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Foreign NGOs to monitor Egypt constitution referendum

Referendum to be held mid-January and overseen by 73 local and foreign non-governmental organizations

Published: Updated:

Egypt said on Monday that it will let six foreign groups monitor a referendum early next year on the revised constitution that is currently being drafted.

Interim Prime Minister Hazem al-Beblawi on Monday said that the referendum - which will most likely take place in the second half of January - would be the “most critical moment” for Egypt, according to the Associated Press.

“Sixty-seven local NGOs [non-governmental organizations] and six foreign NGOs will be allowed to monitor the referendum,” Hisham Mokhtar, spokesman for the High Election Commission told reporters, according to Agence France-Presse.

Mokhtar did not name the foreign NGOs.

The referendum is the first key step of a roadmap adopted Egypt’s interim government, after Islamist President Mohammad Mursi’s July ouster.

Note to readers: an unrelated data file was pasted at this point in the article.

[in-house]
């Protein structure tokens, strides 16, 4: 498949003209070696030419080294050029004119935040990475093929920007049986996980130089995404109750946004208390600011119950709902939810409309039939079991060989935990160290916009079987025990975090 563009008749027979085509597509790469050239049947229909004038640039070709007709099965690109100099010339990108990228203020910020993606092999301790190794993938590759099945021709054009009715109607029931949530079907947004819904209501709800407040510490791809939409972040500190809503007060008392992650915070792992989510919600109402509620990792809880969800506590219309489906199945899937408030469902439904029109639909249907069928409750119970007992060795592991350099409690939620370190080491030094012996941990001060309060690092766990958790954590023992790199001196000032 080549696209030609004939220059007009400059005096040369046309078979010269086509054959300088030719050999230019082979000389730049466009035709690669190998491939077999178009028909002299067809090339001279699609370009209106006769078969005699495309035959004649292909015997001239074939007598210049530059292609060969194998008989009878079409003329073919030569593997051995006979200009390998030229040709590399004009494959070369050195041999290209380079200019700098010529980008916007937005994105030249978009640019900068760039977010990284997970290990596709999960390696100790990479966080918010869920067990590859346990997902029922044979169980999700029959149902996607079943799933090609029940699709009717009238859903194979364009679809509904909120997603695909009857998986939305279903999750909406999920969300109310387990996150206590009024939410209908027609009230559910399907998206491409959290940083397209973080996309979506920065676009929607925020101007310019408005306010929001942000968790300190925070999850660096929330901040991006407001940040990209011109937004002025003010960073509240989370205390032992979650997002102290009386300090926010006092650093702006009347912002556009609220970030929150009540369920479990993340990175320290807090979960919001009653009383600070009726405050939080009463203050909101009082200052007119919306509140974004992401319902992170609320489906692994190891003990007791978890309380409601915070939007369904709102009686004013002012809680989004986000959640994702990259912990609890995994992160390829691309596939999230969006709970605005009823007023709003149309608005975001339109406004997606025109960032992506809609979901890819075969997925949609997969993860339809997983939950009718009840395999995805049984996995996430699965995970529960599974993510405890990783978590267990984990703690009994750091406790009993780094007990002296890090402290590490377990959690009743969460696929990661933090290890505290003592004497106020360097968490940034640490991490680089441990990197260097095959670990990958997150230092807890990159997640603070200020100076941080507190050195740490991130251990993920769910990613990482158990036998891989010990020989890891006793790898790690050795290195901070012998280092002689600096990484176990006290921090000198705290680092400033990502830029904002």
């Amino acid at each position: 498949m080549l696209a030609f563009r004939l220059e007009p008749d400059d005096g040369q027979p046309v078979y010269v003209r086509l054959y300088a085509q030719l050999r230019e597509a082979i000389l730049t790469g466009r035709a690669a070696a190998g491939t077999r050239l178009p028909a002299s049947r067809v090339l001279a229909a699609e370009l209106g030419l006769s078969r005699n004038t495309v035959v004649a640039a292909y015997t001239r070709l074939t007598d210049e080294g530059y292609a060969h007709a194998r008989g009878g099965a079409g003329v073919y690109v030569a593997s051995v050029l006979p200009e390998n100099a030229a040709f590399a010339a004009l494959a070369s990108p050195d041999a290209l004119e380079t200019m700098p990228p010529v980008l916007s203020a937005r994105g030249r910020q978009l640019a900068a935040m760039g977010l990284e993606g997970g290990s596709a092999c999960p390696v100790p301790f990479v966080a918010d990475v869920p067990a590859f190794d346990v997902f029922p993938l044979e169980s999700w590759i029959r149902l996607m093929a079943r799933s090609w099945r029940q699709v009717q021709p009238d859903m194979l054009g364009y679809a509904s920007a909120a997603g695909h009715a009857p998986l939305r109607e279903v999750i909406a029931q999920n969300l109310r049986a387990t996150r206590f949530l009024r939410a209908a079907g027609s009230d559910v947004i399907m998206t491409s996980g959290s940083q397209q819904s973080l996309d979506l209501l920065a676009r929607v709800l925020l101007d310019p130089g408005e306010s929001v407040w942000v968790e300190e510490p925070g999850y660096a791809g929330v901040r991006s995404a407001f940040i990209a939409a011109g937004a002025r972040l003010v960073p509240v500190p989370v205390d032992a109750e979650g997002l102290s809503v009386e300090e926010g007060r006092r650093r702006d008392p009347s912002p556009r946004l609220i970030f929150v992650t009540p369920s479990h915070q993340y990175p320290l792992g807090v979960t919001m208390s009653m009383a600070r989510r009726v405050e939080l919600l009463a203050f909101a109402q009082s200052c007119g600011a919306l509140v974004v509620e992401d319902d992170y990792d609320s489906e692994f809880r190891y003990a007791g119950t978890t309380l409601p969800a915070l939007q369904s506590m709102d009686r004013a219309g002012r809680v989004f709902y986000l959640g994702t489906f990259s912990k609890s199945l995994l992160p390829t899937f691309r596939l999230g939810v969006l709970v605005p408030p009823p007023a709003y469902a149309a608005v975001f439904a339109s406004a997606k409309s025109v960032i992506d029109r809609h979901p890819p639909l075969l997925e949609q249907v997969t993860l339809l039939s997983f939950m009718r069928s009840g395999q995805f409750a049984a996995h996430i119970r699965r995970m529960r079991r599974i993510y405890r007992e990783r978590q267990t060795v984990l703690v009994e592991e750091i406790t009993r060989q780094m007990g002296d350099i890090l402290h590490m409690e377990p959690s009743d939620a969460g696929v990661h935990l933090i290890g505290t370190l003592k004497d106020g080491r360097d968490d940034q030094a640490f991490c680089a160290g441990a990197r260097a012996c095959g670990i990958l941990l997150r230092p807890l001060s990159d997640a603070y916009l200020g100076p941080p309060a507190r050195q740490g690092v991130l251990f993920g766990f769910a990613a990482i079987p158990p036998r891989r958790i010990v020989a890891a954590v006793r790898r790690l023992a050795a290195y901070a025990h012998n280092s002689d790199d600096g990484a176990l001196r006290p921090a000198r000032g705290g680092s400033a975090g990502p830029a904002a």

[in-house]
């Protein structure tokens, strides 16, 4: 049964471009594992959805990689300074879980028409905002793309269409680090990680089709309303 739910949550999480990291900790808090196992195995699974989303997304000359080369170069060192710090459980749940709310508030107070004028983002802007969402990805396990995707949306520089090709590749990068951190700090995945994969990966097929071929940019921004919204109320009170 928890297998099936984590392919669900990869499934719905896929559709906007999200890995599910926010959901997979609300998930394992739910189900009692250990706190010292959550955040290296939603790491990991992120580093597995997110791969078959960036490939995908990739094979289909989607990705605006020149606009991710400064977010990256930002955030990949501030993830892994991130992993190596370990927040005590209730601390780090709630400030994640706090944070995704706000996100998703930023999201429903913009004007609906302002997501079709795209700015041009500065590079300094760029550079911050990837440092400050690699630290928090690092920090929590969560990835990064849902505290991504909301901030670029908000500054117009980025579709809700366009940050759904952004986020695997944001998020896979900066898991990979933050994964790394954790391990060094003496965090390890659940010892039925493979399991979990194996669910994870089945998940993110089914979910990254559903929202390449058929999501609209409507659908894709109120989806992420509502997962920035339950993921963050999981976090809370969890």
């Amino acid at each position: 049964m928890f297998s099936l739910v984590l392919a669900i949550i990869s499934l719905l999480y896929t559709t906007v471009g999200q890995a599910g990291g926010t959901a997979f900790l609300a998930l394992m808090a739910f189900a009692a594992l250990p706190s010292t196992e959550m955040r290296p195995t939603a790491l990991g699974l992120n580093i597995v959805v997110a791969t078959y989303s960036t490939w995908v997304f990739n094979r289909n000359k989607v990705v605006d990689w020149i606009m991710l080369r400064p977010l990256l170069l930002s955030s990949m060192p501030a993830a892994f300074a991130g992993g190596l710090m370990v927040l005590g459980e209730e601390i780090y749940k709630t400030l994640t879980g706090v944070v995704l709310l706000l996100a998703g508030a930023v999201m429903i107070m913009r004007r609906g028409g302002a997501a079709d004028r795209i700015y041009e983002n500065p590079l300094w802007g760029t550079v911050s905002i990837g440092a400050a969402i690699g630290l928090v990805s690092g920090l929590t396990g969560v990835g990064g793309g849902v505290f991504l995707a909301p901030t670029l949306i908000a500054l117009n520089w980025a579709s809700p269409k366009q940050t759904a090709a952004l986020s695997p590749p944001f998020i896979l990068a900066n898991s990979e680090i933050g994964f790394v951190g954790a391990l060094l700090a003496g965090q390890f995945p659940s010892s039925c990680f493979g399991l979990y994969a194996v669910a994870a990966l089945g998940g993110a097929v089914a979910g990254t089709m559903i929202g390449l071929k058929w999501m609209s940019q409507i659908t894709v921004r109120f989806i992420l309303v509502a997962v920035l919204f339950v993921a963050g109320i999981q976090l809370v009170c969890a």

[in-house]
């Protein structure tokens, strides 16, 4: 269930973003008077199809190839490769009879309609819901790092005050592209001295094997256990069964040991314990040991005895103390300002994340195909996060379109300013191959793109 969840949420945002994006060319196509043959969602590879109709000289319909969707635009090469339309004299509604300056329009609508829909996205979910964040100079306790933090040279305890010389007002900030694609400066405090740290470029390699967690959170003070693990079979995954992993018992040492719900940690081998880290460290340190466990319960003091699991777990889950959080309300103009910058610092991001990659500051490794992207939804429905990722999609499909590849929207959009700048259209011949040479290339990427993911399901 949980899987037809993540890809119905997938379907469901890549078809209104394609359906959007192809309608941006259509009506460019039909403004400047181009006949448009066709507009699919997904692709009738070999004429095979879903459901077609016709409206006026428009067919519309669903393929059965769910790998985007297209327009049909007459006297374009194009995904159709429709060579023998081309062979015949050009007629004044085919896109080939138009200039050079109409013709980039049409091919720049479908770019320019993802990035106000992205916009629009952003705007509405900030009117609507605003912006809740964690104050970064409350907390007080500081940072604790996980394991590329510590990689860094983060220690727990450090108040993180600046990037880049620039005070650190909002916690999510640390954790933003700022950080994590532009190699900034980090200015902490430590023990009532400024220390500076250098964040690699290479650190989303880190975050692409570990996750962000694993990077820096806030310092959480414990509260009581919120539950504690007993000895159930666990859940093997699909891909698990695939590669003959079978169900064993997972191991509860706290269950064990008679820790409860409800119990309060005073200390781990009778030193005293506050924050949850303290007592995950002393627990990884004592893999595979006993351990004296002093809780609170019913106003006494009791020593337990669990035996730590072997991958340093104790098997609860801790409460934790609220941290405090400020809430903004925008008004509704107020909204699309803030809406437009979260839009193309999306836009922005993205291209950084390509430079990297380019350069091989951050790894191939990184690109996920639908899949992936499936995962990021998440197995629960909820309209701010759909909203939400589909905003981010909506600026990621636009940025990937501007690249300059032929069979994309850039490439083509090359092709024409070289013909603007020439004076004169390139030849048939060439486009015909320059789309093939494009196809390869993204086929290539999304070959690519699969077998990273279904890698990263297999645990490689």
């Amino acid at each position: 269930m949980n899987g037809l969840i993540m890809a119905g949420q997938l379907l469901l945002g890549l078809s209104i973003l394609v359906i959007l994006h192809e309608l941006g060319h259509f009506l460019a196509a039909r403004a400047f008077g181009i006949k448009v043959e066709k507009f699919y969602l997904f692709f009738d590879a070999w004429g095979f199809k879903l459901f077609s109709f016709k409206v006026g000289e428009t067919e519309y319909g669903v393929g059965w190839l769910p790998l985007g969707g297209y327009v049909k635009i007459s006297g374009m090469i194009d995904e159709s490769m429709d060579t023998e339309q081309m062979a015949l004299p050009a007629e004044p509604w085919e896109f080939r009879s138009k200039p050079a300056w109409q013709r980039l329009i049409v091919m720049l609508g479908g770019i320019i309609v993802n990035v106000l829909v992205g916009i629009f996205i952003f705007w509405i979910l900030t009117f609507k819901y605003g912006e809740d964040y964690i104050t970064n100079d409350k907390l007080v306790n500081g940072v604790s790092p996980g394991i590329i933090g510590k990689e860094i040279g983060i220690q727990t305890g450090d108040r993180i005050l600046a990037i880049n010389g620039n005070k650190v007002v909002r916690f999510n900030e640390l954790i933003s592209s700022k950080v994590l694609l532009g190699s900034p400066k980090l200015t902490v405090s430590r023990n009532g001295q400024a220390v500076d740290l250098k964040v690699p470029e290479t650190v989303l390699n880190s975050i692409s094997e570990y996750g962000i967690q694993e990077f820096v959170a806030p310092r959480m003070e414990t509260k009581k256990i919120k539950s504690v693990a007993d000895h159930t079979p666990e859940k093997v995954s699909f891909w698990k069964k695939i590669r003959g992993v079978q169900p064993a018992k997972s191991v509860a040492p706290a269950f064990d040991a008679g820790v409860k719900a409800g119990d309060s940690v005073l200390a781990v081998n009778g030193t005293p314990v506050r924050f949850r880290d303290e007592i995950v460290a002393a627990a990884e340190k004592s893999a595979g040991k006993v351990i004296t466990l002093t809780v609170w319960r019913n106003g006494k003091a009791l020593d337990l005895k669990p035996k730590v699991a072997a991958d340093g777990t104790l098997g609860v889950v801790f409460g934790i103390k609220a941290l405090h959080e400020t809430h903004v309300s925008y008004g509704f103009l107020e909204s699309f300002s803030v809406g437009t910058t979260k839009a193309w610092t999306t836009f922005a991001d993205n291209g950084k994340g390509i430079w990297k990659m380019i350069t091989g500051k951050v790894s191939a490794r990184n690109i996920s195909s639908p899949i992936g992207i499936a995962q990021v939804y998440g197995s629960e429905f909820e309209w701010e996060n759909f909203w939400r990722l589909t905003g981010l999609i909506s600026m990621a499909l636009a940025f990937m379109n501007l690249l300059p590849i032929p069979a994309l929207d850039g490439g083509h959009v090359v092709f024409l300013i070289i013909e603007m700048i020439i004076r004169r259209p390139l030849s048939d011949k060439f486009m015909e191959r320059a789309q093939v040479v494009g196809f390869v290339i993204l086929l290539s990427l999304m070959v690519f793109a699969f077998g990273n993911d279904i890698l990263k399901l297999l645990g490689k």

Rushed referendum

Egypt’s previous constitution was rushed through a referendum in Dec. 2012, after he declared his decisions beyond judicial review, which caused a political crisis in the country until it was retracted.

Drafted by a mainly Islamist panel, Mursi’s constitution used conservative interpretations of Islam as a primary source of legislation – later being suspended by Egypt’s new authorities after his fall from power.

Officials quoted by AFP said that the January referendum would likely be held after Christian holidays.

Egyptian’s Christians, mostly Copts, make up a significant minority in the country, and are represented on the 50-member panel tasked with drafted up the new constitution.

(With AFP and the Associated Press)